It’s been such a tough year for gold prices. High inflation and weakening macro prospects should have the shiny yellow metal in a bull market of its own. That has not been the case, with the price of gold fluctuating in the US$1,700-1,800 range.
Indeed, it’s not easy to be a gold investor, especially if you hold bullion that requires secure storage. Even bullion exchange-traded funds are tough to hold, given lofty MERs (management expense ratios) that’ll eat up any potential returns. The gold miners have felt the biggest hits, with much of the sector waning on the back of weak gold prices. Indeed, leverage has made the dip in gold that much more painful for the top miners.
Given how uneventful gold has been as an asset, it seems like a good time to give up on the proven store of wealth. Despite the underperformance, I still think it’s unwise to sell out of your gold stake, especially if it comprises just a small portion of your portfolio. At the end of the day, gold is a great diversifier. More importantly, it’s a proven store of value over the course of thousands of years!
The problem with owning crypto in the place of gold
Cryptocurrencies have been on a wild ride this year. The formerly hot blockchain-based tokens that are viewed by some as an alternative to gold are now under considerable pressure. The FTX currency exchange crisis and the so-called crypto contagion it seems to have created have been hogging headlines of late. Many cryptocurrencies have fallen amid the FTX shocker.
Undoubtedly, many former crypto bulls may wonder if it’s even worth it to hold crypto as a part of a diversified portfolio any longer. There’s so much risk and volatility. Further, it’s unclear as to what benefits the asset class has for everyday investors over the long run. Is it a great store of value like gold? We simply do not know the answers quite yet, given gold’s been around for millennia, while crypto has only been in existence for more than a decade.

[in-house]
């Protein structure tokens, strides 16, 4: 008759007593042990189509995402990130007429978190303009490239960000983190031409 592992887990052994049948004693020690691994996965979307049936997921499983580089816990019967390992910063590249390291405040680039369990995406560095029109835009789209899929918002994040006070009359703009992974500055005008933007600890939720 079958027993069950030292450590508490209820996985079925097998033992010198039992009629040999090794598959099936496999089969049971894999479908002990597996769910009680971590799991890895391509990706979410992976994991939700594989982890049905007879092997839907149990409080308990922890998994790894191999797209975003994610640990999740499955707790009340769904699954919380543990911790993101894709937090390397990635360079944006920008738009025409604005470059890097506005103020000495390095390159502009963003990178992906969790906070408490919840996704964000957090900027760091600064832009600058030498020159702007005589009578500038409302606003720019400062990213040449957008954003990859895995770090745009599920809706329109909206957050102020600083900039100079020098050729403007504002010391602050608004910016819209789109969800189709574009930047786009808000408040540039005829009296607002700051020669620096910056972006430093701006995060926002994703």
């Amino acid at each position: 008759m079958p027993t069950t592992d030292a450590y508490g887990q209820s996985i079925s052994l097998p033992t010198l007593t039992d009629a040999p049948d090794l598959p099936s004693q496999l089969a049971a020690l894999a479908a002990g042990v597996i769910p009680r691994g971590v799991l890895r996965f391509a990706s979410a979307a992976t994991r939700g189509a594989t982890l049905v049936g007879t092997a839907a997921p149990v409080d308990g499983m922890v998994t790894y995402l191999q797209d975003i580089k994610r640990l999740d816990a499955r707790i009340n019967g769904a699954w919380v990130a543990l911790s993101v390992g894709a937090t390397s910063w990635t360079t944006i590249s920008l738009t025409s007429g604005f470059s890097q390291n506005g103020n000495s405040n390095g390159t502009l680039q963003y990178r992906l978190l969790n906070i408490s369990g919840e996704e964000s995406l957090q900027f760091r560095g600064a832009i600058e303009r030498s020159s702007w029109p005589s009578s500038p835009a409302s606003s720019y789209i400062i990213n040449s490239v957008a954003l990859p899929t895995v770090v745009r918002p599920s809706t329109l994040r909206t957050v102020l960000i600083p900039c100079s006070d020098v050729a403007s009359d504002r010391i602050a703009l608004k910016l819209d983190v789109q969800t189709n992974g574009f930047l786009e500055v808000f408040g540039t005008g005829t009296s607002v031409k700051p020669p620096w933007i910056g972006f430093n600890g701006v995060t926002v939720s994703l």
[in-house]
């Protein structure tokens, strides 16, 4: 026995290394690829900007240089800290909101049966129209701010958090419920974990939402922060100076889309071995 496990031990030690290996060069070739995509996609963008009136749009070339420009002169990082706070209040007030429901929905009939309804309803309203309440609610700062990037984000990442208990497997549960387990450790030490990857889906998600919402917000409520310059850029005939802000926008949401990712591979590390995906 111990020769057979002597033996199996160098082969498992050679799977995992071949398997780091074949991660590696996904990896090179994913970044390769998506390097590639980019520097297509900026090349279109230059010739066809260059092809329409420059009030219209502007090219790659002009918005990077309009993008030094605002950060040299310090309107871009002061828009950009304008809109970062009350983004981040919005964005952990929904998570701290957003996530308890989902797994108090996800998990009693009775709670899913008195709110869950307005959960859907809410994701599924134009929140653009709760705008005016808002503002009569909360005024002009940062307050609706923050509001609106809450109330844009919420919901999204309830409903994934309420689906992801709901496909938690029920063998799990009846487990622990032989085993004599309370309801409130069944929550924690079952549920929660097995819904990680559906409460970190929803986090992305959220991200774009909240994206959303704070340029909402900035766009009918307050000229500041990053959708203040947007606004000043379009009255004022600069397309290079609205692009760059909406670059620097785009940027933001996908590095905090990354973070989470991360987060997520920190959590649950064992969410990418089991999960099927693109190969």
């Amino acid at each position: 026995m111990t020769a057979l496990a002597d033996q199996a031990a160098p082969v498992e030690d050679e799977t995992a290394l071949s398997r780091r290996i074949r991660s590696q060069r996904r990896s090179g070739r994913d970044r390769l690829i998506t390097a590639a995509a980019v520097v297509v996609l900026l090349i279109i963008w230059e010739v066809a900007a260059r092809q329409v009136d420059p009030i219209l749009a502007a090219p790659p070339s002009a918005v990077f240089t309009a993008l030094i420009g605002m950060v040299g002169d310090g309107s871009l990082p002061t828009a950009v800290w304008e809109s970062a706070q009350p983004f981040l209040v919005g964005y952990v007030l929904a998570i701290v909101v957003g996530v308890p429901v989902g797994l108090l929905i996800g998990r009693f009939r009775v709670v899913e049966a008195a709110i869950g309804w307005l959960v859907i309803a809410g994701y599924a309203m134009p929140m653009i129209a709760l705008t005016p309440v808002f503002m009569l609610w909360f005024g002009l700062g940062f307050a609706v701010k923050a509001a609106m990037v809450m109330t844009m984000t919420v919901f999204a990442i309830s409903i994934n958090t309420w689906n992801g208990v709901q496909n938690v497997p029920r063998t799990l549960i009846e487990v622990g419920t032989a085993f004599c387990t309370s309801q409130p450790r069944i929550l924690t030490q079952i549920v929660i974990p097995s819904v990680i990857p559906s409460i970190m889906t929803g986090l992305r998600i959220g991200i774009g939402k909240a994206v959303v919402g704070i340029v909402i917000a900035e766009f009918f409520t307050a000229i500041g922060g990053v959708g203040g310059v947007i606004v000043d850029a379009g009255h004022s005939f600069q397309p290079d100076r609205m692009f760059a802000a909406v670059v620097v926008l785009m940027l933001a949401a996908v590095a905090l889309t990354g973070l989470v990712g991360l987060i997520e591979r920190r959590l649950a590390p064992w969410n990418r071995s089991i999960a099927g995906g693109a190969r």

Now, cryptocurrencies may be interesting to trade for those who are willing to take the risk. However, crises, like FTX, can happen. And they can have a huge impact on the broader basket of cryptos.
As the crypto markets continue to digest the FTX bust, I think gold could have its moment to really shine. The case for crypto over gold is getting weaker with time, in my opinion. Though gold hasn’t offered the type of results one would have expected, I still think there’s a strong contrarian case to hang onto gold, as crypto investors look to rotate out of their digital tokens and back into boring precious metals.
Gold stocks could gain amid FTX and crypto bust
At the very least, a horrific contagion won’t spread to the physical bullion that you’ve got locked up in a safety deposit box. At writing, Barrick Gold (TSX:ABX) and Kinross Gold (TSX:K) are great miners at terrific prices.
Barrick Gold stock is a best-in-breed gold stock, with a $38 billion market cap and some of the best managers in the industry. Indeed, Kinross may offer greater upside if gold takes off, given its smaller size. However, I think bigger may be better for investors who don’t want to introduce considerable volatility to their portfolios.
There’s already enough volatility out there! With a 0.12 beta (that’s incredibly low), ABX stock is less likely to move in the same direction and magnitude as the TSX Index on any given day. At less than 15 times trailing price to earnings, ABX could shine brightly if gold is ready to make up for lost time in 2023. Finally, the 2.43%-yield dividend is a star of the show.
Kinross is a choppier ride, with a 0.97 beta (about as volatile as the TSX) but a juicier 2.8% yield. Between the two, I prefer Barrick. But I’d not be afraid to nibble on both to play a run in gold prices.